8. The heterogeneous copolymer composition of any of aspects 1 to 7, wherein said copolymer has a melting point in the range of from 150 to 175°C.

9. A process for forming a melt-processable heterogeneous vinylidene fluoride copolymer composition having two or more co-continuous phases, comprising the steps of:

a) charging to a reactor an initial charge comprising water, surfactant, vinylidene fluoride, and an initiator;

b) initiating the polymerization;

c) feeding to the reactor a feed comprising vinylidene fluoride and initiator until 25 to less than 50 weight percent of the total weight of vinylidene fluoride to be used in the reaction has been fed to the reactor, to form a first-phase polymer;

d) adding to the reactor a fluoro-comonomer selected from the group consisting of hexafluoropropylene and perfluoroalkylvinyl ether in an effective amount to cause the vinylidene fluoride copolymer formed as the second phase copolymer to phase separate from the first phase polymer;

e) continuing the feed of vinylidene fluoride and initiator until all of the vinylidene fluoride has been added to the reactor, to form a heterogeneous, co- continuous polyvinylidene copolymer composition; and f) removing the co-continuous polyvinylidene fluoride copolymer composition from the reactor.

10. The process of aspect 9, wherein no fluorosurfactant is used at any point in the process, producing a fluorosurfactant-free heterogeneous, co-continuous

polyvinylidene fluoride copolymer.

11. The process of any of aspects 9 and 10, wherein said fluoro-comonomer of step d) is hexafluoropropylene and said effective amount of said co-monomer is from 5 to 35 weight percent of hexafluoropropylene monomer units, based on the total weight of said copolymer.

12. The process of any of aspects 9 to 11, wherein said co-continuous polyvinylidene copolymer composition comprises from 2.5 to 31 weight percent of

hexafluoropropylene monomer units, based on the total weight of monomer units in the copolymer composition.

13. An article formed from the heterogeneous, co-continuous copolymer composition of aspects 1 to 8, or made by the process of any of aspects 9 to 12.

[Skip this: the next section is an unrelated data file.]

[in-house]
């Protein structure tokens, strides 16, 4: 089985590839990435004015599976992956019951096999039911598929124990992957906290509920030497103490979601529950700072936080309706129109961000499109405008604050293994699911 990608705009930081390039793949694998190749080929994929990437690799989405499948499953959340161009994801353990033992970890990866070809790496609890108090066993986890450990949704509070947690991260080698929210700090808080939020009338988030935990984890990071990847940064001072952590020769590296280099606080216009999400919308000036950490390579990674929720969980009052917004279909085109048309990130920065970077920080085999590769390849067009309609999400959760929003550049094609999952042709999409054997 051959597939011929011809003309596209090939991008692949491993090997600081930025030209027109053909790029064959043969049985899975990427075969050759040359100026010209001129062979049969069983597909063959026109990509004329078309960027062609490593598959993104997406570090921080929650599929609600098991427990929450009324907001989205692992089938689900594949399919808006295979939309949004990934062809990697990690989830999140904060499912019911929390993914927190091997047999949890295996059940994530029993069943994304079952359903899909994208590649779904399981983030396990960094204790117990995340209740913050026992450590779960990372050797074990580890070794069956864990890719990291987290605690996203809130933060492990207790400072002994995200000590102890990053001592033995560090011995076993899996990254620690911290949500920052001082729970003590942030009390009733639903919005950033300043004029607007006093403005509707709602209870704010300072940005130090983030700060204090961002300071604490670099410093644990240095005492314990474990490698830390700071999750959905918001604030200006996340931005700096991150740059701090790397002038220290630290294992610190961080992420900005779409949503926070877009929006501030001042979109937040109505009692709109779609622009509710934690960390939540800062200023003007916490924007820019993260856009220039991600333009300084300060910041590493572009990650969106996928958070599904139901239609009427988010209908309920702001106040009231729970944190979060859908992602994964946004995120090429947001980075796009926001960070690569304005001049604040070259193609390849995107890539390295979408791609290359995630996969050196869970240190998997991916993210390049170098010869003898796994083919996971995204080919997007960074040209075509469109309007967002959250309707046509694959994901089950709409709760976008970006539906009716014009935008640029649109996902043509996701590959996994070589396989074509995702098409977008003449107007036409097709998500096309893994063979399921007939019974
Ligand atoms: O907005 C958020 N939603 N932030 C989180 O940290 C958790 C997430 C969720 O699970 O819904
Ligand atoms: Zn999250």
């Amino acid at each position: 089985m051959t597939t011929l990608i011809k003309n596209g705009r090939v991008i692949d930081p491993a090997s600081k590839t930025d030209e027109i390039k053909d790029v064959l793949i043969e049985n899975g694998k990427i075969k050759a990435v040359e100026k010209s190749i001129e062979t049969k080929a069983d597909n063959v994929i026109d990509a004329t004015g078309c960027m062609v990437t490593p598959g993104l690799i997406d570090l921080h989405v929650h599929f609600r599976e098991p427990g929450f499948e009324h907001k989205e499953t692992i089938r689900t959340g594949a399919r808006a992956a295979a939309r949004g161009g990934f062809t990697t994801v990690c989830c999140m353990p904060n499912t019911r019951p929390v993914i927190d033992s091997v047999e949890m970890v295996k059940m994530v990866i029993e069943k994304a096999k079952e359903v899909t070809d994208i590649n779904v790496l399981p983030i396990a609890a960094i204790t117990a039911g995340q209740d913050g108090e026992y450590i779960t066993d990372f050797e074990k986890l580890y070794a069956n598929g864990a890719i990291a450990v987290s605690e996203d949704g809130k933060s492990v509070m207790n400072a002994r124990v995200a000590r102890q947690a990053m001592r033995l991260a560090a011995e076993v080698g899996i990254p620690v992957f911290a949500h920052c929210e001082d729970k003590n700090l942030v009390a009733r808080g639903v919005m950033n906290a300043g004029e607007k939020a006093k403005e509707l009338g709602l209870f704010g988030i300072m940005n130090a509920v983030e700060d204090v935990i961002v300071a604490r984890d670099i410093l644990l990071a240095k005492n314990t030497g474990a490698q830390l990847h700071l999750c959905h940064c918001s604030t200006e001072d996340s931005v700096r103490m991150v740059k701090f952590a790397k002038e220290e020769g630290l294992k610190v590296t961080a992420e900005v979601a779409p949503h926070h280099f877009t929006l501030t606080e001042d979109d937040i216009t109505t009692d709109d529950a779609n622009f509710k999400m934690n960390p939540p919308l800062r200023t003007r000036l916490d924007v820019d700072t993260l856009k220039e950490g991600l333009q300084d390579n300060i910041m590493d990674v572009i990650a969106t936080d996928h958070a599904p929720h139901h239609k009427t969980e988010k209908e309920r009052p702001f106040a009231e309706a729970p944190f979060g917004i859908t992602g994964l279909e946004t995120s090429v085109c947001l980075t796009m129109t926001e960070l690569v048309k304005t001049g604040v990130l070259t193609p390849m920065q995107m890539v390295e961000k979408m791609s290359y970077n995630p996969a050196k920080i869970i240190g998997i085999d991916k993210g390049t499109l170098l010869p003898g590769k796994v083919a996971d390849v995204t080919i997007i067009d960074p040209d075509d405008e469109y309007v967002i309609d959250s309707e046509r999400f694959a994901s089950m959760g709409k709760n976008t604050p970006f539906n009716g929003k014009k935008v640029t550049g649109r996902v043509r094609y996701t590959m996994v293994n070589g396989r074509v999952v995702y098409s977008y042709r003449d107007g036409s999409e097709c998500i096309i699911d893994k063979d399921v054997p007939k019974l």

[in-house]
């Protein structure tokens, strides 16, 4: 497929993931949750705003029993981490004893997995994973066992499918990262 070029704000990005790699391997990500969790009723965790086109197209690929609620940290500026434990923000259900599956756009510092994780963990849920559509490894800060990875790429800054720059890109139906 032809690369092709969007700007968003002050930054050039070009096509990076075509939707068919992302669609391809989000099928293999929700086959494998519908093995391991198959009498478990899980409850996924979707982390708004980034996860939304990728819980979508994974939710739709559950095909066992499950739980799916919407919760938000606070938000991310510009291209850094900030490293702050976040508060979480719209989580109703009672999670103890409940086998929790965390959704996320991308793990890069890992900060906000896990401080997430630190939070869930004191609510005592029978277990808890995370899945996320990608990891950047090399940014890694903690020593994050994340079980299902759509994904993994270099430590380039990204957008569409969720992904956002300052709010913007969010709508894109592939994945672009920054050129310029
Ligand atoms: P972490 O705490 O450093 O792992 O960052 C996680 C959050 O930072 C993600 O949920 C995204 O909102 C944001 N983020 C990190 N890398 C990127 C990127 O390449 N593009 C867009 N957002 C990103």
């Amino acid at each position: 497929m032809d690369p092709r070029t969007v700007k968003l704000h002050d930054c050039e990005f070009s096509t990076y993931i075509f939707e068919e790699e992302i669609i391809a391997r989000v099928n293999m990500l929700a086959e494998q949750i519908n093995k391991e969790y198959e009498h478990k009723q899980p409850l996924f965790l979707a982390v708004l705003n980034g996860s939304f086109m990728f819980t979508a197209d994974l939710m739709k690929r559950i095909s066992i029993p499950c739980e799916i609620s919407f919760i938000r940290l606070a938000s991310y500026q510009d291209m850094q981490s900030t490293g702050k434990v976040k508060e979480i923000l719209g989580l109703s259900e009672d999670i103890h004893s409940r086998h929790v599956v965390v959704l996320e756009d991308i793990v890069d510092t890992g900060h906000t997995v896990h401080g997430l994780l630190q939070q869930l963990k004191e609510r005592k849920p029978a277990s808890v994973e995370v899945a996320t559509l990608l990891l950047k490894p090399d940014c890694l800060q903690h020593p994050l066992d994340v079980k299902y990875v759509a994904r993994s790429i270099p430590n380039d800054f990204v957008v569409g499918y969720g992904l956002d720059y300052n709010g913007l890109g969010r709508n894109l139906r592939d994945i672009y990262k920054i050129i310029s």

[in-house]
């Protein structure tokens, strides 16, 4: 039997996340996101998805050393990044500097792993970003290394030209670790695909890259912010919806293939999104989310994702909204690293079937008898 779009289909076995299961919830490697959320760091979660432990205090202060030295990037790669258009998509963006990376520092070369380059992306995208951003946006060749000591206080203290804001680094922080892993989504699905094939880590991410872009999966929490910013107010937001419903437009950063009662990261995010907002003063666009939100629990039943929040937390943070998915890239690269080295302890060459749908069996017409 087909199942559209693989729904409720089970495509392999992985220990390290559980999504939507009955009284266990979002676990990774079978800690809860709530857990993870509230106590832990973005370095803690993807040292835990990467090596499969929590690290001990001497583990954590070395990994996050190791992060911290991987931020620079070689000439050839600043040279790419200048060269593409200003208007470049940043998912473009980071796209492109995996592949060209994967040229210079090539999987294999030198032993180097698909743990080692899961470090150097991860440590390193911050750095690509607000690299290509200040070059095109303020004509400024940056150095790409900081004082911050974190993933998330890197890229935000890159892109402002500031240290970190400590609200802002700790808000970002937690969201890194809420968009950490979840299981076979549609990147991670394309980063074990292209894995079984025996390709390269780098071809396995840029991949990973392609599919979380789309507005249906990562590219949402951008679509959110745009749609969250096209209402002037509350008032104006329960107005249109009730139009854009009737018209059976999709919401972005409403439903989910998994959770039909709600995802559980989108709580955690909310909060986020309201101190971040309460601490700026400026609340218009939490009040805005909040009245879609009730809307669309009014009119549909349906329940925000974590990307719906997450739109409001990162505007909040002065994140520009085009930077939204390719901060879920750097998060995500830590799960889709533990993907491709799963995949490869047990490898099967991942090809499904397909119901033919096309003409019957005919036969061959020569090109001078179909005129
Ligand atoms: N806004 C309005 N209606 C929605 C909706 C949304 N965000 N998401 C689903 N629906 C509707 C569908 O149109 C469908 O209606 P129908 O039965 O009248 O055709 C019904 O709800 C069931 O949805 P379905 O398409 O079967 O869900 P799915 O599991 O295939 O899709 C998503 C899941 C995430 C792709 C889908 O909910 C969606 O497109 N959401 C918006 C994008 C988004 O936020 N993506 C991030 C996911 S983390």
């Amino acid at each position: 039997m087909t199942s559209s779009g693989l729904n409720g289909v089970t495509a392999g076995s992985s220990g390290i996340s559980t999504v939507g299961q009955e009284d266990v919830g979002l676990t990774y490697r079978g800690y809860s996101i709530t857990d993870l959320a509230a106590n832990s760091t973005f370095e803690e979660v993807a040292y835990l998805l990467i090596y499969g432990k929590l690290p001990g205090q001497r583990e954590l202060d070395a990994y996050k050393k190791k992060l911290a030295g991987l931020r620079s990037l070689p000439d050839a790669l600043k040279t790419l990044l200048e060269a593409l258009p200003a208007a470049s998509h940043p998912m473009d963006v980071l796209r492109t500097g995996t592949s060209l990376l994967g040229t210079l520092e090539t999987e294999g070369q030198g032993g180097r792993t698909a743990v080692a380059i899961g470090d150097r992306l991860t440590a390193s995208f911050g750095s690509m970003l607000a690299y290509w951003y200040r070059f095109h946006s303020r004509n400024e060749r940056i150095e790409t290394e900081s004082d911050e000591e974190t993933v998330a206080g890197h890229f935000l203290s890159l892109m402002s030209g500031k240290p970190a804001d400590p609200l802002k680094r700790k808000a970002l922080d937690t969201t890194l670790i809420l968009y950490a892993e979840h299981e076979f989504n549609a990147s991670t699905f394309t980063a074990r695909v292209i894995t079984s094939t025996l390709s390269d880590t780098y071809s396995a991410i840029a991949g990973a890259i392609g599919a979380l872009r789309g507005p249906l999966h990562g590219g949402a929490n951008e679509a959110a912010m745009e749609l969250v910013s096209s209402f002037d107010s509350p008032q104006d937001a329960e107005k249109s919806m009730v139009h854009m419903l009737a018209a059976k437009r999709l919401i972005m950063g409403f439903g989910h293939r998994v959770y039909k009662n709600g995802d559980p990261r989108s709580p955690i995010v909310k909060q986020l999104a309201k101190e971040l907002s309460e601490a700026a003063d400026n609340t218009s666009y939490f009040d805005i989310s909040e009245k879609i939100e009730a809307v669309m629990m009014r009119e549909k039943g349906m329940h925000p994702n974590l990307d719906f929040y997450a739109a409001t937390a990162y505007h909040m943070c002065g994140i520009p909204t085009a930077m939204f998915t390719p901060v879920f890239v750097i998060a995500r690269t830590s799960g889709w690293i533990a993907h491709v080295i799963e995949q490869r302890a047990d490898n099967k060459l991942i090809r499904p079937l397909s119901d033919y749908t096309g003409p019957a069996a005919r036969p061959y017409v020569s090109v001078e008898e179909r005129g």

14. The article of aspect 13, wherein said article further comprises one or more additives selected from the group consisting of plasticizers, antioxidants, flame retardants, fillers, fibers, thermal stabilizers, waxes, lubricants, metal oxides, colorants, conductive fillers, antistatics, and antimicrobial agents.

15. The article of aspects 13 and 14, wherein said article is selected from the group consisting of jacketing, primary layer, buffer layer or strength member for a wire or cable; a filtration membrane; a battery separator; a foamed article; a tube, film, sheet, rod, or fiber; a gasket; an umbilical or riser for oil and gas applications; an oil and gas tank liners, a tubing, bags or containers for sterile uses, pharmaceutical production and distribution, food and beverage contact, and biological applications; corrosion resistant powder coatings for metal substrates, extruded sheet linings for tank fabrication on metal or as a dual laminate and products produced using articles mentioned herein.

Claims

What is claimed is:
1. A melt-processable heterogeneous copolymer composition comprising two or more co-continuous phases, wherein said co-continuous phases comprise:
a) from 25 to 50 weight percent of a first co-continuous phase comprising 90 to 100 weight percent of vinylidene fluoride monomer units and 0 to 10 weight percent of other fluoromonomers units, and